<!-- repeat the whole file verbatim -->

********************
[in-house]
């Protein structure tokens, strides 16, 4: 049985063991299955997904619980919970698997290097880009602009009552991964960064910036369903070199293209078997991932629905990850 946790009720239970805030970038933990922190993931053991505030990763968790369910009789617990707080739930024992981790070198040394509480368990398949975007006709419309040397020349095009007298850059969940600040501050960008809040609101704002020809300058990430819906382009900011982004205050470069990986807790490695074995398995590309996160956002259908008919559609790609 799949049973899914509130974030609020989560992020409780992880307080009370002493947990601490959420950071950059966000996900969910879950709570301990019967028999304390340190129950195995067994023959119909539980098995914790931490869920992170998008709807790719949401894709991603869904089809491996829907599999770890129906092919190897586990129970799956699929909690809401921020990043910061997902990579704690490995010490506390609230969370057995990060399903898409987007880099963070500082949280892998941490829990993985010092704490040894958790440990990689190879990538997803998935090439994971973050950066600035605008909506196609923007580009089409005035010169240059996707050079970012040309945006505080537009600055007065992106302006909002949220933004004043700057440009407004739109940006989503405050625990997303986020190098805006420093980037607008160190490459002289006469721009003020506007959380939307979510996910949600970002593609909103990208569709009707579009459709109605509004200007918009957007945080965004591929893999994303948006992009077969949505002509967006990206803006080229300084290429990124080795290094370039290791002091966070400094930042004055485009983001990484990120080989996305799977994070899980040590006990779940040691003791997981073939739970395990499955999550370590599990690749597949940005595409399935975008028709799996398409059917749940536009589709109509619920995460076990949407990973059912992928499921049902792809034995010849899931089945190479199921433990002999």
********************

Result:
[in-house]
């Protein structure tokens, strides 16, 4: 049985063991299955997904619980919970698997290097880009602009009552991964960064910036369903070199293209078997991932629905990850 946790009720239970805030970038933990922190993931053991505030990763968790369910009789617990707080739930024992981790070198040394509480368990398949975007006709419309040397020349095009007298850059969940600040501050960008809040609101704002020809300058990430819906382009900011982004205050470069990986807790490695074995398995590309996160956002259908008919559609790609 799949049973899914509130974030609020989560992020409780992880307080009370002493947990601490959420950071950059966000996900969910879950709570301990019967028999304390340190129950195995067994023959119909539980098995914790931490869920992170998008709807790719949401894709991603869904089809491996829907599999770890129906092919190897586990129970799956699929909690809401921020990043910061997902990579704690490995010490506390609230969370057995990060399903898409987007880099963070500082949280892998941490829990993985010092704490040894958790440990990689190879990538997803998935090439994971973050950066600035605008909506196609923007580009089409005035010169240059996707050079970012040309945006505080537009600055007065992106302006909002949220933004004043700057440009407004739109940006989503405050625990997303986020190098805006420093980037607008160190490459002289006469721009003020506007959380939307979510996910949600970002593609909103990208569709009707579009459709109605509004200007918009957007945080965004591929893999994303948006992009077969949505002509967006990206803006080229300084290429990124080795290094370039290791002091966070400094930042004055485009983001990484990120080989996305799977994070899980040590006990779940040691003791997981073939739970395990499955999550370590599990690749597949940005595409399935975008028709799996398409059917749940536009589709109509619920995460076990949407990973059912992928499921049902792809034995010849899931089945190479199921433990002999």